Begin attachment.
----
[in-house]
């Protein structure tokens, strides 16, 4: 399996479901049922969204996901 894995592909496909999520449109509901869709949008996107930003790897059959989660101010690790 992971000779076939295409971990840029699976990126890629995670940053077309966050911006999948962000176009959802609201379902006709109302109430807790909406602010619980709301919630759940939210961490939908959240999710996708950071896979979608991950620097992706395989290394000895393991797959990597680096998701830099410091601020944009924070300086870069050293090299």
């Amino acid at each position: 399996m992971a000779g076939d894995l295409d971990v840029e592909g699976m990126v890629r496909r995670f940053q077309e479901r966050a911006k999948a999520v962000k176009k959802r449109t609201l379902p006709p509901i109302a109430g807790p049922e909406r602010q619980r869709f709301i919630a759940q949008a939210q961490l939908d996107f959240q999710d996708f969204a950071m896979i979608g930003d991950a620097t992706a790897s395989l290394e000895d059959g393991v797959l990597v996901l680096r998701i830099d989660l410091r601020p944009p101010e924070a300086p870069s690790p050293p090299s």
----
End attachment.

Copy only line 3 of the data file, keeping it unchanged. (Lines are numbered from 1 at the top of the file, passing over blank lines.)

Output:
């Amino acid at each position: 399996m992971a000779g076939d894995l295409d971990v840029e592909g699976m990126v890629r496909r995670f940053q077309e479901r966050a911006k999948a999520v962000k176009k959802r449109t609201l379902p006709p509901i109302a109430g807790p049922e909406r602010q619980r869709f709301i919630a759940q949008a939210q961490l939908d996107f959240q999710d996708f969204a950071m896979i979608g930003d991950a620097t992706a790897s395989l290394e000895d059959g393991v797959l990597v996901l680096r998701i830099d989660l410091r601020p944009p101010e924070a300086p870069s690790p050293p090299s």